Adobe today unveiled a new version of Flash in an effort to expand support for the popular technology beyond the traditional Internet to mobile phones, netbooks, set-top boxes and other connected consumer devices. Flash Player 10.1 will run on platforms including Google’s Android, Research In Motion’s BlackBerry, Microsoft’s Windows Mobile, Nokia’s Symbian and Palm’s webOS. Conspicuous in its absence, of course, was Apple’s iPhone.
While Adobe has said it is working with Apple, there’s still no word on a version for the iPhone — which dominates traffic on the wireless web. However, Adobe made another announcement today — it has updated the participants in its Open Screen Project, an 18-month-old initiative promoting Flash to bridge the substantial gaps that exist between the “PC web” and other platforms such as mobile and consumer devices, to include Google and RIM.
Flash has become ubiquitous on the Internet, where it is used to support animated graphics and interactive functionality for web pages and advertisements. But that ubiquity is a problem for anyone who wants to bring the web to devices that aren’t built on traditional x86 hardware or operating systems that aren’t designed to run Flash.
The lack of support for Flash has been a substantial problem on the mobile web, where browsers and transcoding technologies have had to strip out Flash-based applications entirely as they format web content for handsets, delivering an inferior experience for mobile users. So Adobe last year created the Open Screen Project in conjunction with several media and technology heavyweights including MTV Networks, ARM, Cisco, Intel, LG Electronics and Verizon Wireless to make sure anyone who wants to watch web-based video can, no matter the device or the software.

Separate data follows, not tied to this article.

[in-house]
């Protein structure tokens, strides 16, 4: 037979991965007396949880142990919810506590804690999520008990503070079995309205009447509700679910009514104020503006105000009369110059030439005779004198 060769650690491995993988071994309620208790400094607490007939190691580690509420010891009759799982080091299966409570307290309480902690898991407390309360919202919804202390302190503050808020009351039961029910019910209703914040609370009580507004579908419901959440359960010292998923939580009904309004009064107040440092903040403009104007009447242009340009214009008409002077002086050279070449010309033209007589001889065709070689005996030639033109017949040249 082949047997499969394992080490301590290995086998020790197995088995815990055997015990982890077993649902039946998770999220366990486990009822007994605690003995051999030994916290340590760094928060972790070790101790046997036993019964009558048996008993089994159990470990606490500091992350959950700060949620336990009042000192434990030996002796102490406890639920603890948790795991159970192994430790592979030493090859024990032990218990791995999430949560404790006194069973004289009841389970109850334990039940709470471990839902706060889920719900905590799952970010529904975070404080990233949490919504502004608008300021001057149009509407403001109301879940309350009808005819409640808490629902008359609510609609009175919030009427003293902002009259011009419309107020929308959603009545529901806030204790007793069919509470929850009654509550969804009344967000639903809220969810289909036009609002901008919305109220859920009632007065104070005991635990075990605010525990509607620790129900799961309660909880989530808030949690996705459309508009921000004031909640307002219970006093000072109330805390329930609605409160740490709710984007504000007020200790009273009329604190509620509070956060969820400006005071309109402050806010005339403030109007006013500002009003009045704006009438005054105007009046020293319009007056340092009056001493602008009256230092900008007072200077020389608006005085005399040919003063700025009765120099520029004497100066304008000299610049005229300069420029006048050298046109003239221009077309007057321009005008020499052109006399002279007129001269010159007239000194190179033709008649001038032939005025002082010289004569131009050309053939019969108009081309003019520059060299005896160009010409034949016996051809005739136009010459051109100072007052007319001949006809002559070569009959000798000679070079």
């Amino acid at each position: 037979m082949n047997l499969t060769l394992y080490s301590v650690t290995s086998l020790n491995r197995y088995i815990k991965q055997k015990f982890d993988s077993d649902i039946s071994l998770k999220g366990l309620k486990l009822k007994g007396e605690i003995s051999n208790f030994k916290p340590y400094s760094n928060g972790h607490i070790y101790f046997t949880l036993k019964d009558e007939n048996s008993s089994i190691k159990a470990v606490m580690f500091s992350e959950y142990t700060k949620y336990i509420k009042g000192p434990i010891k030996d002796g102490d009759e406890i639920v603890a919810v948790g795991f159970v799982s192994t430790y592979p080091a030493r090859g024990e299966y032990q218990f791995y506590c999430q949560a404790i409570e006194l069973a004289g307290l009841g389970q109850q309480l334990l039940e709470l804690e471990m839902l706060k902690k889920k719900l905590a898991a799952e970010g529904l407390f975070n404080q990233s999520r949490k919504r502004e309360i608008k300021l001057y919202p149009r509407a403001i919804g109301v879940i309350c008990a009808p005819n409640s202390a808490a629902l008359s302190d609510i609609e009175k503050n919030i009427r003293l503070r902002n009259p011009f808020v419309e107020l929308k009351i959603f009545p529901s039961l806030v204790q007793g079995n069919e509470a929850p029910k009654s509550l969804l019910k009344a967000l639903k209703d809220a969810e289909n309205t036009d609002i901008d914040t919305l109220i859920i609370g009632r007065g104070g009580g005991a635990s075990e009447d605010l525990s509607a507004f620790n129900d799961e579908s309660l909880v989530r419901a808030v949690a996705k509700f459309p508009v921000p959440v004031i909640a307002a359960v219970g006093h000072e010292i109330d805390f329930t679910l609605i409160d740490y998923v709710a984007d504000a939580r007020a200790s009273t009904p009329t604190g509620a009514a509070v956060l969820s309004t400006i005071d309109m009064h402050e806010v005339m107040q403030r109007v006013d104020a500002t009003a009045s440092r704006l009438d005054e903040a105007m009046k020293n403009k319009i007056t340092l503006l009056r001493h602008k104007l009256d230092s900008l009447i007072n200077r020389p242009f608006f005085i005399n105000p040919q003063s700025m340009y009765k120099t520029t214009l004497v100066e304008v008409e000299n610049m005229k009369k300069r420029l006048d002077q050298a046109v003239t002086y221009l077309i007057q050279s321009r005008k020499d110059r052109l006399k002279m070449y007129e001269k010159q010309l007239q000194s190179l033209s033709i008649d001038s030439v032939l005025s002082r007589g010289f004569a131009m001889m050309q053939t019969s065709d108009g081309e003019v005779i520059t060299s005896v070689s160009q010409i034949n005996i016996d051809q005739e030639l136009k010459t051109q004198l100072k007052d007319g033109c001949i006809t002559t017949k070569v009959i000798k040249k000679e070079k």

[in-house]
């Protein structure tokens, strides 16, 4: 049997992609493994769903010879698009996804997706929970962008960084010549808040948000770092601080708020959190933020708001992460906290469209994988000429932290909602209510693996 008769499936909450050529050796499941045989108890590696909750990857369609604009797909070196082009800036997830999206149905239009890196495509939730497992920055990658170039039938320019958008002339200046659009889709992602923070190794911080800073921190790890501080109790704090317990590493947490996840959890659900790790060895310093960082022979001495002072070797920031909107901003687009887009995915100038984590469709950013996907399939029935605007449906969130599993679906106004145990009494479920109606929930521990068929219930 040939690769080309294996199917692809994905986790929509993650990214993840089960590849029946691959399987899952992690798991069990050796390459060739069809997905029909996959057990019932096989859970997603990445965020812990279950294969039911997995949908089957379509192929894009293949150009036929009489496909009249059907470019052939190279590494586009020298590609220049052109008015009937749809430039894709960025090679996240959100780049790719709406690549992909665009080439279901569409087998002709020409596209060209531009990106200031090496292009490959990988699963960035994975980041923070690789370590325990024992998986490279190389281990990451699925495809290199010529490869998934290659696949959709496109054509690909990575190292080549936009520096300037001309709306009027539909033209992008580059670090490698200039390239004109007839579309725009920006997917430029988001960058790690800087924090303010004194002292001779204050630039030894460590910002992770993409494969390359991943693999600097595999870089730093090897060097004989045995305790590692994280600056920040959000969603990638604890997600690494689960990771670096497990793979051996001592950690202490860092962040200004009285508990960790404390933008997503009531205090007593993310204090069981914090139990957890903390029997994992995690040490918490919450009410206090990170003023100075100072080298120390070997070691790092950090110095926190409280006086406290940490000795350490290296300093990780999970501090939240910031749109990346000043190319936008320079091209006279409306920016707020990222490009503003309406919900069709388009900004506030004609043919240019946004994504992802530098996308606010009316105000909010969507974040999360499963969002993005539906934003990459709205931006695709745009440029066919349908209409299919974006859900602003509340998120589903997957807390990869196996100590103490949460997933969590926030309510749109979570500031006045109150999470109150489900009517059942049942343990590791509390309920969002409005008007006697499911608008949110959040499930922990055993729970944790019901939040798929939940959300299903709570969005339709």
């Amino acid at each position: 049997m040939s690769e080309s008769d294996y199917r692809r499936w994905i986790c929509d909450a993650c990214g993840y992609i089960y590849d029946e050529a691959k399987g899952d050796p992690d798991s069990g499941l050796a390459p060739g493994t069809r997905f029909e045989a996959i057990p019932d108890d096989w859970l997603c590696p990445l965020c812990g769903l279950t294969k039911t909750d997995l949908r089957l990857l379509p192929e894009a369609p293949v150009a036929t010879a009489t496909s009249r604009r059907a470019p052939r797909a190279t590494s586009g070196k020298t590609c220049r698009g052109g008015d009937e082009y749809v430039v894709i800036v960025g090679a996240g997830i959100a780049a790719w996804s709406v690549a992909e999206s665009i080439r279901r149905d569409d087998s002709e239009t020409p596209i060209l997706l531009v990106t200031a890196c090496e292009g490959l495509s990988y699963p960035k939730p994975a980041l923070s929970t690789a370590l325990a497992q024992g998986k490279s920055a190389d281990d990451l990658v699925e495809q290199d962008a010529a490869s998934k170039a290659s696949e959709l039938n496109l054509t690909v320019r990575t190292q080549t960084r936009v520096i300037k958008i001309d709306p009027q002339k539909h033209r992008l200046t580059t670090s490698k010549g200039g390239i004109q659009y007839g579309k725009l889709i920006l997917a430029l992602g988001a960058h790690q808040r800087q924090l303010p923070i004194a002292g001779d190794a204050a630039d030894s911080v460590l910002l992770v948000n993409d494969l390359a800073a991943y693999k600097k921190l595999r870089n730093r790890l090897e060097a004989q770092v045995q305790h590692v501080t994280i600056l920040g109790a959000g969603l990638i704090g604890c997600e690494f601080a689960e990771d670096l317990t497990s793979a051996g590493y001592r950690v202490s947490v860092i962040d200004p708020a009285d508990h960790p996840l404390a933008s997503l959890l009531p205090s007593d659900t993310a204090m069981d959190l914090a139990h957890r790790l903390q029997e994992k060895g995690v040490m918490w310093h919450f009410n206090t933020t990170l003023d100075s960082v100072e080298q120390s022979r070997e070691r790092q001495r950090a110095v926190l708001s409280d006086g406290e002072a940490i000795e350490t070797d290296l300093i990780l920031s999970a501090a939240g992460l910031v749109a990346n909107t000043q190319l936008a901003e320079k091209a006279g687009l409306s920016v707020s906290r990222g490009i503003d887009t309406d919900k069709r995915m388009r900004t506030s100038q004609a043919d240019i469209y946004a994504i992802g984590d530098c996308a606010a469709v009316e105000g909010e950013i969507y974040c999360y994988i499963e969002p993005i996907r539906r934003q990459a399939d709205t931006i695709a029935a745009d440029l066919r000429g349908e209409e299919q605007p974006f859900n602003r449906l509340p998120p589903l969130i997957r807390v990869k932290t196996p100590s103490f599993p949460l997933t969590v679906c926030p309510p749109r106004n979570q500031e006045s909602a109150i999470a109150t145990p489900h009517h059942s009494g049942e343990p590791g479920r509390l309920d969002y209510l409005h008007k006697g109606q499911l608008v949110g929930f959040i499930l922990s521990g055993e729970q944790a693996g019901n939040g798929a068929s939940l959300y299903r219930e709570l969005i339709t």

So while the iPhone is an important mobile platform, the Open Screen Project, and bringing Flash to everything, is a far bigger play. Google’s announcement today that it will join the project shouldn’t be read merely as a mobile phone play, but also as a deeper effort to bring Android to consumer devices like set-top boxes and digital photo frames. With the strong presence of Flash on the web and a program like the Open Screen Project, Adobe has bought Flash a bigger future as the web moves beyond the PC and even smartphones.
For example, the inclusion of so many handset makers in the project reflects how much work ARM, the company that licenses its IP cores to mobile handset makers, has done to make sure Flash can run on chips containing ARM cores. ARM showed off Flash 10 running on its architecture last November, and is pushing its chips deep into netbooks, set-top boxes and other consumer devices. It’s no coincidence that Intel, with its x86-based chips that the web was originally built on, is also trying to follow the web into those devices. If ARM hadn’t embraced Flash, it’s a good bet that the web experience on gadgets using ARM chips would have turned consumers and, thus, device makers, off.
So for those keeping track, Adobe plans to have versions of Flash 10.1 for Android, BlackBerry, Symbian, webOS and Windows Mobile by next year. But keep an eye on the Open Screen Project and Flash’s move beyond handsets and PCs in the coming months. The iPhone is awesome, but getting the full web experience on your set-top box or TV is something that represents a far bigger opportunity.